Why is it that cos(x) * cos(x) = cos^2(x) as opposed to cos(x)^2 ?

Is this something to do with the trig identities? What identities are useful to know off by heart?

Thanks

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- Jun 14th 2011, 07:48 AM #1

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- Jun 14th 2011, 08:08 AM #2
## Re: cos(x) * cos(x)

It's a convention and, as will all conventions, it eliminates ambiguity. Nothing to do with identities, they still hold.

Is $\displaystyle \cos(x)^2$ equal to $\displaystyle (\cos(x))^2$ (a lot of brackets, especially if you have lots of trig functions) or $\displaystyle \cos(x^2)$?

IMO there are only four trig identities you need to know

$\displaystyle \sin^2(x) + \cos^2(x) = 1$

$\displaystyle \sin (A \pm B) = \sin(A)\cos(B) \pm \cos(A)\sin(B)$

$\displaystyle \cos(A \pm B) = \cos(A)\cos(B) \mp \sin(A)\sin(B)$

$\displaystyle \tan(x) = \dfrac{\sin(x)}{\cos(x)}$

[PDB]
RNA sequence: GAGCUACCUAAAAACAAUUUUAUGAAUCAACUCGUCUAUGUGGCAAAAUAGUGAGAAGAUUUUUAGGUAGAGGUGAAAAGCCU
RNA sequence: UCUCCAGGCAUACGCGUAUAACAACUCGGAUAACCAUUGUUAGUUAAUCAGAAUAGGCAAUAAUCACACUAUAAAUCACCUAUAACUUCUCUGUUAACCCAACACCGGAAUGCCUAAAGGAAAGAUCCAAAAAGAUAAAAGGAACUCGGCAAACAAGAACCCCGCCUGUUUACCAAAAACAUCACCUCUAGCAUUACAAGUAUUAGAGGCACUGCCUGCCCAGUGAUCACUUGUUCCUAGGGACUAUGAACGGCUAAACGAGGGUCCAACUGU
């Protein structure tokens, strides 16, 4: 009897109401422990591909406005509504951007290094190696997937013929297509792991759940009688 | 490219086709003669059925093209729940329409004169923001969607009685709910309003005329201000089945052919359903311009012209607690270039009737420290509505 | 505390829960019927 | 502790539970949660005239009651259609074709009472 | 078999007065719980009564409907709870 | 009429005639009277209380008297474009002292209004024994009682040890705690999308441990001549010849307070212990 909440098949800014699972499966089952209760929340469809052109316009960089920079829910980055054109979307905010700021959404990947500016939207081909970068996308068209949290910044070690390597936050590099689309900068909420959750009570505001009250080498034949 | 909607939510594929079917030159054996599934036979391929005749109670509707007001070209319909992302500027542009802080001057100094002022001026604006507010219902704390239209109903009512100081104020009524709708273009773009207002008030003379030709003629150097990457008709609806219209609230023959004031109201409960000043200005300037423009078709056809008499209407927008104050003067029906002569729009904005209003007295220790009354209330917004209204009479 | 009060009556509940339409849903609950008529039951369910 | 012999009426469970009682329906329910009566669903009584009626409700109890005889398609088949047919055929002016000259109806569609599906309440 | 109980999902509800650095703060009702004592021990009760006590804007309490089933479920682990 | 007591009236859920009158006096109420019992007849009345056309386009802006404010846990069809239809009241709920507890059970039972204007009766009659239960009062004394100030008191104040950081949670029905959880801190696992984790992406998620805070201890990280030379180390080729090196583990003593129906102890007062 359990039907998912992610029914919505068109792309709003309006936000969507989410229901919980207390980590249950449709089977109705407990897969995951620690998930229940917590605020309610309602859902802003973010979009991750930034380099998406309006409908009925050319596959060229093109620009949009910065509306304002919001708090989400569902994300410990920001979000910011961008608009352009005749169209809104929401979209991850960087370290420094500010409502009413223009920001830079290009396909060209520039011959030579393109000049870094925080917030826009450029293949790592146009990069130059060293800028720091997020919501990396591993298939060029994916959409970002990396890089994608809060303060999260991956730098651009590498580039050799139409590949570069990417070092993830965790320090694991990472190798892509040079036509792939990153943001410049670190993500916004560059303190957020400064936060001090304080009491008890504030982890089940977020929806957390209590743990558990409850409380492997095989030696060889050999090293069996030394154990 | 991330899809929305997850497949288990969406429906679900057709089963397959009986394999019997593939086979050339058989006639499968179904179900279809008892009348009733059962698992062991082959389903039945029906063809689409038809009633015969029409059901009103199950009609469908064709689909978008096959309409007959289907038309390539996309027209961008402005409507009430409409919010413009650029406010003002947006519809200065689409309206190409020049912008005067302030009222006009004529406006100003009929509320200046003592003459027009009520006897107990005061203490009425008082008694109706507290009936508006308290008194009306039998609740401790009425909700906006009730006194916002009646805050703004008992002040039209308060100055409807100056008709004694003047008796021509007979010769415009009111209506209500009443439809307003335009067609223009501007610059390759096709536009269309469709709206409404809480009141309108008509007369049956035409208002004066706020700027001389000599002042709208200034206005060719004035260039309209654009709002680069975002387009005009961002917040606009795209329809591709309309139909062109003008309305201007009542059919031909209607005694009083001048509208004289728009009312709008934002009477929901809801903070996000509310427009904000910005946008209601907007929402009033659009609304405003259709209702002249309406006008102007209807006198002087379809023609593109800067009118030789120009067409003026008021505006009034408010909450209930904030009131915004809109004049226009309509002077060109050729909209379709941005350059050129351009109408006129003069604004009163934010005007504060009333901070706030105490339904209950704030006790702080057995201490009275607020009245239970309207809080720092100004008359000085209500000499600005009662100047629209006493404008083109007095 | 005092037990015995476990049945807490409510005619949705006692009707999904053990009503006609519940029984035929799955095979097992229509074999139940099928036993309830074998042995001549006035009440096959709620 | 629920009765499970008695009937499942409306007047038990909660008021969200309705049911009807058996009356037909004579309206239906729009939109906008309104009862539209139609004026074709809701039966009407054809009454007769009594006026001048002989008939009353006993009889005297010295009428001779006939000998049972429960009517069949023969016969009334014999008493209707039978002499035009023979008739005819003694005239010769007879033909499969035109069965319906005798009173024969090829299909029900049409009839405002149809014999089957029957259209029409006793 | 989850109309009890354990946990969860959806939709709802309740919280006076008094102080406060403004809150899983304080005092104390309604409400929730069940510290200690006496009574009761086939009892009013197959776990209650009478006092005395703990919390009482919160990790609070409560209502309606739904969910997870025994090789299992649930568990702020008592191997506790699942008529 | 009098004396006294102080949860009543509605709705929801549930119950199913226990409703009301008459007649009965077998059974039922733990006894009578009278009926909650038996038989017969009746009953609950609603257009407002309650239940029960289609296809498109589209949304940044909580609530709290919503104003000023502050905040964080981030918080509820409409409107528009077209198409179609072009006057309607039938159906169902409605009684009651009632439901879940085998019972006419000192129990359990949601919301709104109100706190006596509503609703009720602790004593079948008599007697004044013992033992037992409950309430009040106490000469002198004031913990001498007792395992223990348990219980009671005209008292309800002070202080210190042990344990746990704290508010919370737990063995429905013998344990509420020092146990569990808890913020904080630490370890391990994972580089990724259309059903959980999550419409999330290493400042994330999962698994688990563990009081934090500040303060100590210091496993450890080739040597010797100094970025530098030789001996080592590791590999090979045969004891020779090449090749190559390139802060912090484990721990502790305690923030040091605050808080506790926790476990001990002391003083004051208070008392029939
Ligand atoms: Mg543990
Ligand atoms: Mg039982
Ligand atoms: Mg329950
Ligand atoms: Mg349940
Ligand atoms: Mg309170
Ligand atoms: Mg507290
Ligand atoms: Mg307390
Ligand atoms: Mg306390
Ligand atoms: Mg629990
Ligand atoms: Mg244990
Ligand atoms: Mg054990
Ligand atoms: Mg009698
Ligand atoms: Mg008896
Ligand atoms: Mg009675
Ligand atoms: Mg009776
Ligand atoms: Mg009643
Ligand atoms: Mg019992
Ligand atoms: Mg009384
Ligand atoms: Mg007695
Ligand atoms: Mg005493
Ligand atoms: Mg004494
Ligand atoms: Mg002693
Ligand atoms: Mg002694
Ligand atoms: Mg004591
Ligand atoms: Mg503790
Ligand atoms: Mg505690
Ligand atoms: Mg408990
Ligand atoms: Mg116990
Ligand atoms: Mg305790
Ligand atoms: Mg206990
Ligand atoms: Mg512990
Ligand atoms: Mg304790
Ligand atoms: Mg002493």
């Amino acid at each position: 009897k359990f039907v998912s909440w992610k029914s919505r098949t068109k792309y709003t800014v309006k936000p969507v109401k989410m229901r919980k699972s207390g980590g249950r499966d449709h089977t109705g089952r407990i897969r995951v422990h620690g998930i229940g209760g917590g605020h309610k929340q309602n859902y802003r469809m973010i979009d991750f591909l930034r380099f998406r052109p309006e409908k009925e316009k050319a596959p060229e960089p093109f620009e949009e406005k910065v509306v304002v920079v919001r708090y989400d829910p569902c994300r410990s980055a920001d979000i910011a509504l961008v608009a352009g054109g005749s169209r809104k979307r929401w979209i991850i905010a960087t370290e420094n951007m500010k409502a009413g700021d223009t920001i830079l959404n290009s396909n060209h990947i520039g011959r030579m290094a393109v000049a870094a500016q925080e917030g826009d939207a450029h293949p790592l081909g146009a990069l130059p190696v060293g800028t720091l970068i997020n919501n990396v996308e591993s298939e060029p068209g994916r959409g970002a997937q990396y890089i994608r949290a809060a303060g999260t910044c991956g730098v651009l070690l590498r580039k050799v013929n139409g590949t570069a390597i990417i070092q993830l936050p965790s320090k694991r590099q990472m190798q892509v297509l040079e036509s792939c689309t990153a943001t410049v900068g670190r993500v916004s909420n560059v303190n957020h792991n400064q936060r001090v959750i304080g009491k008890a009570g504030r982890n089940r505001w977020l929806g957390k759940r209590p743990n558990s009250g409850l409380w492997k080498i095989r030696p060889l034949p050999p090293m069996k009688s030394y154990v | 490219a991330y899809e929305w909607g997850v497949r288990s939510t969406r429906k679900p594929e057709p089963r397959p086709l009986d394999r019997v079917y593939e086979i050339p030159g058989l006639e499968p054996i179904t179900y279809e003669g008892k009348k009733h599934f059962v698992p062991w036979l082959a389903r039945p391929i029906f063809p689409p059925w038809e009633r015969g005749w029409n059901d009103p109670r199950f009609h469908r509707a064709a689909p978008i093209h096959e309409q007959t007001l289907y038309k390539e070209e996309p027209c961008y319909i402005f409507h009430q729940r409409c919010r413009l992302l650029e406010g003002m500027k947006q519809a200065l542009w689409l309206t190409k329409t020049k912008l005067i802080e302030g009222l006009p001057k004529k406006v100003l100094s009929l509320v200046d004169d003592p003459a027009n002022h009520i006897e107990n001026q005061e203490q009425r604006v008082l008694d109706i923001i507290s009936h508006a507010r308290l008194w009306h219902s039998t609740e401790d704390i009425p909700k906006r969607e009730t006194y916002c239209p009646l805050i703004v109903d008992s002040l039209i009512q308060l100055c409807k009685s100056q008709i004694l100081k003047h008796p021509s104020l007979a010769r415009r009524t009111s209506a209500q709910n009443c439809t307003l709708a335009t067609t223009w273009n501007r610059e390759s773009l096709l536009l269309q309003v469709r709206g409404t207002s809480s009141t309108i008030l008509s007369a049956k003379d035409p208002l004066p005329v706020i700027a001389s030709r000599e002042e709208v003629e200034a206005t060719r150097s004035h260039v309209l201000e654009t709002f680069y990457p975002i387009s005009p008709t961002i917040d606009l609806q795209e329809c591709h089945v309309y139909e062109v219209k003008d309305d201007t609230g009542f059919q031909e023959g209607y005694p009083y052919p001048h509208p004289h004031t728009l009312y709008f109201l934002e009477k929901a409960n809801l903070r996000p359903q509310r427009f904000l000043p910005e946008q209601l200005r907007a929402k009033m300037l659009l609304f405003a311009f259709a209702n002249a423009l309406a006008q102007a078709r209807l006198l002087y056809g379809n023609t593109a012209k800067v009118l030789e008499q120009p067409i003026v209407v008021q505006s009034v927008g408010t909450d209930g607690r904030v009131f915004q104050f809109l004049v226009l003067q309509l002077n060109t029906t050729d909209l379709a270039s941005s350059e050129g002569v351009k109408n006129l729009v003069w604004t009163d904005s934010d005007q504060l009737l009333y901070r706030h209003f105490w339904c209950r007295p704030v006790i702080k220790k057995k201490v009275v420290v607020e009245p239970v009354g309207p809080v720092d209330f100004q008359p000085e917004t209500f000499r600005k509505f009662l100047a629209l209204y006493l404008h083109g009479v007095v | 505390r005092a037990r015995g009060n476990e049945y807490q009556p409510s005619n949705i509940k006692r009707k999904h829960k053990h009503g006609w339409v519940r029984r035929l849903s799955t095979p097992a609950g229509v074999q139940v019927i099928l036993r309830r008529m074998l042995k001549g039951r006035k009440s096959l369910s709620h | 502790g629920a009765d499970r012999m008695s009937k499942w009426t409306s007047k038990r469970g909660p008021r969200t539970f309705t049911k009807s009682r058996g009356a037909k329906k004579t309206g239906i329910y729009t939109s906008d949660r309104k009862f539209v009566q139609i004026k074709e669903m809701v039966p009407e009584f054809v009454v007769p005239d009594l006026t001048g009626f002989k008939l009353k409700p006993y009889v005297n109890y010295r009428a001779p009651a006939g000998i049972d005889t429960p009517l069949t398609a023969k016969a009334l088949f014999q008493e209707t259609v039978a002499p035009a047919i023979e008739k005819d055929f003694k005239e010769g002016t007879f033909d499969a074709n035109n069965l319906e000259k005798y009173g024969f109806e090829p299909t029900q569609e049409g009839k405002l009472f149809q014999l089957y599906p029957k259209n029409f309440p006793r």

You can derive all your other identities from these

- Jun 14th 2011, 08:23 AM #3

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## Re: cos(x) * cos(x)

Although it is not a good notation, many people don't write the ( ) in sin(x), just sin x. That would make it too easy to confuse (sin(x))^2 with sin(x^2). Of course, you

**can**write (sin(x))^2 (with the parentheses) but it is simpler to write sin^2(x). In general, if f(x) is a function of x, f^2(x) means f(x)*f(x)= (f(x))^2.

- Jun 14th 2011, 08:51 AM #4

- Jun 15th 2011, 12:06 AM #5

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- Jun 15th 2011, 06:13 AM #6

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